When I was a kid, I had a pony. I don’t mention that a lot. People get the wrong impression: pampered rich girl prancing around a snooty stable on an English saddle.
Not even close.
My sister’s and my ponies were obtained in a swap for some used CB radios (remember those, good buddy?). In hindsight, I suspect the ponies were procured as leverage in an abusive marriage. We couldn’t afford to keep them in a stable. We kept Mouse, my black Shetland pony, and Penny, my sister’s pinto, on a couple of acres of fenced-in central Florida land whose owner charged $30 a month for the privilege. We couldn’t afford saddles. We rode bareback, usually in shorts and often barefoot. We were filthy all the time, legs crusted with a paste of dirt and dried horse sweat, but we were away from that tumultuous household for large chunks of the day as we explored woods and residential areas and sometimes even galloped across Clearwater’s busy Highway 19.
In typical 8-year-old-girl fashion, I became obsessed with horses. I found a trove of horse stories in my school library and dived head first into “Old Bones the Wonder Horse” by Mildred Mastin Pace and “The Golden Mare” by William Corbin.
By the time I was 9, I’d seen the word “whoa” in print so many times it was unfathomable that anyone might spell this horse command differently. Then, about a year ago, I noticed a stranger on social media responding to a news story with “woah.”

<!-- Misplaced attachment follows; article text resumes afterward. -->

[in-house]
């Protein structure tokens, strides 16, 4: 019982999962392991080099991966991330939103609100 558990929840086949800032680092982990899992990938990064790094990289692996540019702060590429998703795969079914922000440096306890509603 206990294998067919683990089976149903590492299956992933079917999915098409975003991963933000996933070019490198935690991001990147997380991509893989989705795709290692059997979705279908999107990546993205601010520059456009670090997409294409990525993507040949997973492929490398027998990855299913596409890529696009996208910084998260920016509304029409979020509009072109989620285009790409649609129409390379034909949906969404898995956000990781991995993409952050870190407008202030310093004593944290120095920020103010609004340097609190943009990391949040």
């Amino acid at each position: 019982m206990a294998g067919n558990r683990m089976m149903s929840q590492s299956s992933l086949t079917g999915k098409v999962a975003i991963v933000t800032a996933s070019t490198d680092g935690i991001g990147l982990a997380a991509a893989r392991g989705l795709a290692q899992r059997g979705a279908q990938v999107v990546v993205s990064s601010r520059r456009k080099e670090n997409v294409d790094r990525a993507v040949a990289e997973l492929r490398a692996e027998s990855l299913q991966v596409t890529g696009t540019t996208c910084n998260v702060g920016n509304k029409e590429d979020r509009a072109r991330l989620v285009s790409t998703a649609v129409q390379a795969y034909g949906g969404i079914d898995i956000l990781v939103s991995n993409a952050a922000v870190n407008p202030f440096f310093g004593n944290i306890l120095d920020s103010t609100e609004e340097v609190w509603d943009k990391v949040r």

Not long after, I saw this spelling again. Then, just a few days before this writing, I saw a tweet from Atlantic magazine editor David Frum responding to a news item with (get this): “whoah.”
I assumed that the inability to spell “whoa” was a new phenomenon. It was definitely new to me. Had I come across “woah” or “whoah” in the past, I would have noticed. I’m sure of it.
But a little grown-up research shows that these spellings are not new. Far from it.
A Google search for the word “woah” turns up quite a few links to language experts talking about how to spell “whoa.” Most informative is a 2012 recording of the NPR radio show “A Way with Words,” in which hosts Grant Barrett and Martha Barnette field a call from a listener who had noticed a proliferation of the spellings “whoah” and “woah.” The listener, Sarah, said she worked in publishing and was seeing these nonstandard spellings regularly in emails from high-level editors.
As Barrett and Barnette pointed out, “whoa” comes from Middle English, first appearing sometime in the 15th century. It went through a number of spellings, most notably “who,” which was pronounced like “whoa” and not like today’s pronoun “who.” It has also been spelled “ho,” which may be its earliest form. And, yes, the word has a connection to horses, oxen and other livestock. Then as now, “whoa” means “stop.” It has also become popular as an exclamation similar to “Stop the presses” or even “wow.”
Barrett noted that the “woah” spelling is slightly more common in the U.K. than it is in the U.S. But that, along with “whoah,” it crops up throughout the English-speaking world and has been doing so for many years. An explosion of informal writing, accelerated by the Internet and social media, is fueling the popularity of these alternative spellings. But this newfound popularity hasn’t earned them much respect.
The correct spelling, according to major dictionaries, is “whoa.” Merriam-Webster’s doesn’t mention “woah” or “whoah” at all. Webster’s New World College Dictionary does, calling “woah” a misspelling and “whoah” an alternative spelling, which is a slightly gentler way of saying don’t use it. Use “whoa” instead.
- June Casagrande is the author of “The Best Punctuation Book, Period.” She can be reached at JuneTCN@aol.com.